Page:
Field Day: Hailstorm damage leads to experiments with cover crops, grazing

Sunday, August 6, 2023

At the Dakota Lakes field day on Thursday, July 6, 2023, Hoven, S.D., Dakota Lakes board member Brett Huber (above, left) talked about a July 7, 2022, storm that completely took out a 200-acre field of sunflowers. Faced with the prospect of a bare field for the remainder of the season, Huber, who farms in partnership with his neighbor, rancher Luke Perman, decided to pivot and used the sunflower field for grazing.

Huber has partnered with Perman for more than 15 years. The partnership between these two producers works well, in part because they have adjoining acreages which helps create efficiencies.

 But most important is that the pair have complementary skills and knowledge and have total trust in each other.

 “We don’t worry about each other’s decisions,” Huber said.

 Perman agreed. “There’s a high level of trust,” he said. “You could have this sort of arrangement with someone you don’t have a long-term relationship with, but you’d want to have things thought out or written out ahead of time.”

 Shortly after that July, 2022, storm, Huber seeded a multi-species cover crop directly into the sunflowers without spraying the sunflowers out. The mix contained spring wheat, soybeans, a little sorghum, Proso millet and radish.

 Huber said the cover crops grew well, and so Perman, who handles the livestock side of both operations, turned cattle out onto the cover crop for about a month, starting on Nov. 1, so the duo was able to save feed costs for that period of time.

This spring, the same field was no-tilled to corn on May 1. His variable-rate planting ranged from 24,000 to 31,000. While the challenging spring weather delayed emergence, Huber said germination finally happened about 18 days later and he got about a 95% stand.

While he fertilizes for a goal of 200 bushels per acre on good ground and 140 to 150 on hilltops, Huber said at the time of the field day the corn looked like it would average somewhere between 160 and 180 bushels per acre at harvest time later this season.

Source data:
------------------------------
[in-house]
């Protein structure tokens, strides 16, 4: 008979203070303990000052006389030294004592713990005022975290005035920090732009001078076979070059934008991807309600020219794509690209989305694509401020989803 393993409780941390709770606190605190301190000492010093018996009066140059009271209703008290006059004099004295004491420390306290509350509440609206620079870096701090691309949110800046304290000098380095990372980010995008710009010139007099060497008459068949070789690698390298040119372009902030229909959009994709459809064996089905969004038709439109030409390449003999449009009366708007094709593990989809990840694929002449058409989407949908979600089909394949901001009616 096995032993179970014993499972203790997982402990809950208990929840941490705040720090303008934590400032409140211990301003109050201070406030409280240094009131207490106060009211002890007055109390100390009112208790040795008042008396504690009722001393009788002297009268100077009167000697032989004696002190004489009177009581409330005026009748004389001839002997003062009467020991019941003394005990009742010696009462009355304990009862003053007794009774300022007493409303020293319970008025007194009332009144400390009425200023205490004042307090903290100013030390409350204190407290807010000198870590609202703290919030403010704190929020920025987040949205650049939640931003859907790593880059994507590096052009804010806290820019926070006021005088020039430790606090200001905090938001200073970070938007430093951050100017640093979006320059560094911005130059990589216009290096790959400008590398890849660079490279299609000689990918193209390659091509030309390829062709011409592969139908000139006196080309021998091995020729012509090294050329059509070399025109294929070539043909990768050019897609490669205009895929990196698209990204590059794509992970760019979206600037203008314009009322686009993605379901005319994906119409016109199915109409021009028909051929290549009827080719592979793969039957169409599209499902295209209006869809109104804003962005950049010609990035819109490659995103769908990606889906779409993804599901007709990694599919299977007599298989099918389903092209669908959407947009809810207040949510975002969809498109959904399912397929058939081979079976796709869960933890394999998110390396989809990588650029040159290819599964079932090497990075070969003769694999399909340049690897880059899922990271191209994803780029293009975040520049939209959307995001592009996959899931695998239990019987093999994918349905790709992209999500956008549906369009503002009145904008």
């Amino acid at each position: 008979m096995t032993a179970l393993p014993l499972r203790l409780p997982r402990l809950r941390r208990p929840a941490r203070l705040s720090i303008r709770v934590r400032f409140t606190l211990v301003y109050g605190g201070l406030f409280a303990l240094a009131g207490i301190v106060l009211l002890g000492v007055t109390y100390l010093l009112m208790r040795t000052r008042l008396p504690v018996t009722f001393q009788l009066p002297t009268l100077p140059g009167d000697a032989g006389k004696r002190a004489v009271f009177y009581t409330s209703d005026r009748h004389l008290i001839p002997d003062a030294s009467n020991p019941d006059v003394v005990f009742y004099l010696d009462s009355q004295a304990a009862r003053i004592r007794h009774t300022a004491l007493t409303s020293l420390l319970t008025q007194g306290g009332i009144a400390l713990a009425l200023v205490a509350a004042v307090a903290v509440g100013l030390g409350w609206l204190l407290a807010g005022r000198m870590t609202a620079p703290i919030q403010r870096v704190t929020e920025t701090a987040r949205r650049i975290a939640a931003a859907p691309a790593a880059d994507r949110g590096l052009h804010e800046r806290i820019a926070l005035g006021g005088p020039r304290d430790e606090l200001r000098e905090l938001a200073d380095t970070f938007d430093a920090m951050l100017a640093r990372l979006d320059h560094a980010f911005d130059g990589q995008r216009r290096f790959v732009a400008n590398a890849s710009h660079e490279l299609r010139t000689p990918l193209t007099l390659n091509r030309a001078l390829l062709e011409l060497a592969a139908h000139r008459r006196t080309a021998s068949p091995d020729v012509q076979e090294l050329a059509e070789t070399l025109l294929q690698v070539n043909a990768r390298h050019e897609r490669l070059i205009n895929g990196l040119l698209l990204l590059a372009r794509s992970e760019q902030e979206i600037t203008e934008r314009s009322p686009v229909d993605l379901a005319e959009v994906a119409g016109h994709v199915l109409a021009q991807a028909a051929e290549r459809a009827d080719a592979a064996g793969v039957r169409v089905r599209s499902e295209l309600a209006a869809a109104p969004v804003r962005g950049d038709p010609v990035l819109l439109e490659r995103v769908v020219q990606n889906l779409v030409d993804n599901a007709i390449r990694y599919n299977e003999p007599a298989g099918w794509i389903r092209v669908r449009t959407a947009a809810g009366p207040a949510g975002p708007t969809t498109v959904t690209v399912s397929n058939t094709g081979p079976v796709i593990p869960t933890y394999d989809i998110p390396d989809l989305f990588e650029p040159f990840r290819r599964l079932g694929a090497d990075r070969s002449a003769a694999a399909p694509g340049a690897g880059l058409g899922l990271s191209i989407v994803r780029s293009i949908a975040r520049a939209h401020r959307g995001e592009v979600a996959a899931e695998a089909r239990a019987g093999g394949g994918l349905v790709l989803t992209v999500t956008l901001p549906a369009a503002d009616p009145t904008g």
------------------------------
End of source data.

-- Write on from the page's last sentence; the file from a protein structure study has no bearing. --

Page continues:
Besides having gotten a month of feed from the field, Huber’s goal with growing cover crops is to help improve the soil. One of the five principles of soil care, keeping a living root in the soil as long as possible helps build the soil aggregates that reduce soil erosion, improve water retention, boost nutrient cycling and more. So even without the grazing benefit, Huber’s land benefitted with his decision to seed a cover crop.

When growing cover crops, there’s a learning curve, even for farmers who have grown them for several years. Here are three lessons learned from this experiment in grazing cover crops.

  • Choose cover crops wisely: Huber’s mix contained Proso millet, which sets seed under stress, making it a good variety to use for grain. But that also means it can become a weed the following year. Huber said a grazing or haying variety of millet might have made for a better choice because they go to seed later, and more of the seed heads would have gotten grazed off.
  • Don’t let millet go to seed: Proso millet is a warm-season grass. Huber used a pre-emergent grass herbicide on the corn (also a warm-season grass) in the spring and it worked to combat his foxtail, which is a cool-season grass, but the millet survived, requiring a rescue herbicide treatment after corn emergence.
  • Herbicides can affect cover crop germination: Huber had used the appropriate herbicides for sunflowers, but when it came time to pivot to cover crops, the herbicides limited his cover crop choices. When growing cover crops during the same year as a cash crop, keep in mind that you may have to be selective about the cover crops based on cash crop herbicide choices.

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